In 1988, I began spending summers with my father in Miami, until I moved there to attend high school a few years later. I was in the throes of a youthful obsession with the mysterious apparition of graffiti writing, and landing there brought it into focus. Miami was in the midst of a heyday of writing, so it didn’t take long for me to garner an understanding of who the mystery people were, eventually even becoming one, myself.
In that era, the urban center of Miami was a boundless urban wilderness, with most of the city’s population living in the suburbs. Following the graffiti subculture led me to labyrinthine railroad tracks and alleyways, crumbling neighborhoods, depopulated trailer parks, and homeless’ shanty towns. These were playgrounds of the writers, where we could be left alone to create freely, with less concern for law enforcement or property owners catching up to us. But there were other denizens of the dark to contend with in those areas: a population that also seeks anonymity in the margins of society, but as a place to be freely consumed by mental illness, addiction, and criminal activity. Through encounters with those inhabitants, I was able to forge a connection between divergent worlds and found the importance of looking beyond what’s familiar and approachable.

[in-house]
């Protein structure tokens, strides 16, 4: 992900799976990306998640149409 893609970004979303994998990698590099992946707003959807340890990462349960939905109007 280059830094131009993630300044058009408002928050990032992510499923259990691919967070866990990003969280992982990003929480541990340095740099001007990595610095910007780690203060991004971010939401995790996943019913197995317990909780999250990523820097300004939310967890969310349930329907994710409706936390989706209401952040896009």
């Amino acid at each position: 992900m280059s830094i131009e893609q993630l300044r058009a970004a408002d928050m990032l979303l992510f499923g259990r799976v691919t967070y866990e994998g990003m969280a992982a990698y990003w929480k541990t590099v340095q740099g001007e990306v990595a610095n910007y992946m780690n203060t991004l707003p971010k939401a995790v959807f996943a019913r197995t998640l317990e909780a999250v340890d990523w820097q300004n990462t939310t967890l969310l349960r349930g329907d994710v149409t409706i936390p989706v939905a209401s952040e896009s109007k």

The first body of artwork that I was passionate about came out of those years of writing and painting murals in public, to introduce something colorful, crafted, and considerate into locations that had otherwise been forgotten, overlooked, or avoided. As I explored my own artistic vision through murals and public installations, I pushed these interactions deeper into Miami’s urban wilderness, long before there was a single gallery and barely a few artists in Wynwood. This led directly into photographing and documenting communities of people who inhabit those marginal areas, as an exploration of how disparate communities can coexist and relate to one another. Eventually, I sought to focus more concisely on the places and people who inspired those early revelations, through multimedia documentary. In my current work, I layer my own photo and video images over painting and representations of text, to depict stories of unknown worlds that surround us. My work forms a bridge across divergent communities; its process raises awareness of unseen and forgotten worlds, softening our collective fear of the unknown.
Image: “Crack Another Forty/ A Birthday On Christie” 2013. A mixed media work capturing a moment of early morning celebration with The Inkheads
Pablo Power was born in a log cabin in rural Maryland, but spent his formative years in the seamy, creative crucible of Miami. That early inspiration propelled him to New York City, to study at Parsons School of Design and School of Visual Arts.
With little more than a camera, Power embeds himself in marginalized communities across America, living in streets and motels with his subject matter as he documents their time together. In the studio, the photographs are layered with drawn and painted elements, which allude to the texts and textures that have been at the core of his work from the beginning. Power lives in Brooklyn and works in a combination of media to conflate community.